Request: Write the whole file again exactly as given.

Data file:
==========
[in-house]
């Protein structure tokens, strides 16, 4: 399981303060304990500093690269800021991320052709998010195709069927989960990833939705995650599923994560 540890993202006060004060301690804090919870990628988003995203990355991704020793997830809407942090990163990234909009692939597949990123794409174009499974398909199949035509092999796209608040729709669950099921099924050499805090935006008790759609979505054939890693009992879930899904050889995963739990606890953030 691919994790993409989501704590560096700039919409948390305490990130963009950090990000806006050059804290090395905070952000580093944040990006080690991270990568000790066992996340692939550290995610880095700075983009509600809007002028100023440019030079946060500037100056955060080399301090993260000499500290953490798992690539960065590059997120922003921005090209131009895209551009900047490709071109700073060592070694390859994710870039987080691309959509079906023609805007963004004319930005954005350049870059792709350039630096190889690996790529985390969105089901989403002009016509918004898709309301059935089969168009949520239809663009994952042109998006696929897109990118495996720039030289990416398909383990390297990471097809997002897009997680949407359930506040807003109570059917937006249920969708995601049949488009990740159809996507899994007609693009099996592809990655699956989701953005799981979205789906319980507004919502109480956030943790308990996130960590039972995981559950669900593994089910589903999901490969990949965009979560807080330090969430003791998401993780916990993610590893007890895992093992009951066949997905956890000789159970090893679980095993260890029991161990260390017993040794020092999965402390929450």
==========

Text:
[in-house]
């Protein structure tokens, strides 16, 4: 399981303060304990500093690269800021991320052709998010195709069927989960990833939705995650599923994560 540890993202006060004060301690804090919870990628988003995203990355991704020793997830809407942090990163990234909009692939597949990123794409174009499974398909199949035509092999796209608040729709669950099921099924050499805090935006008790759609979505054939890693009992879930899904050889995963739990606890953030 691919994790993409989501704590560096700039919409948390305490990130963009950090990000806006050059804290090395905070952000580093944040990006080690991270990568000790066992996340692939550290995610880095700075983009509600809007002028100023440019030079946060500037100056955060080399301090993260000499500290953490798992690539960065590059997120922003921005090209131009895209551009900047490709071109700073060592070694390859994710870039987080691309959509079906023609805007963004004319930005954005350049870059792709350039630096190889690996790529985390969105089901989403002009016509918004898709309301059935089969168009949520239809663009994952042109998006696929897109990118495996720039030289990416398909383990390297990471097809997002897009997680949407359930506040807003109570059917937006249920969708995601049949488009990740159809996507899994007609693009099996592809990655699956989701953005799981979205789906319980507004919502109480956030943790308990996130960590039972995981559950669900593994089910589903999901490969990949965009979560807080330090969430003791998401993780916990993610590893007890895992093992009951066949997905956890000789159970090893679980095993260890029991161990260390017993040794020092999965402390929450």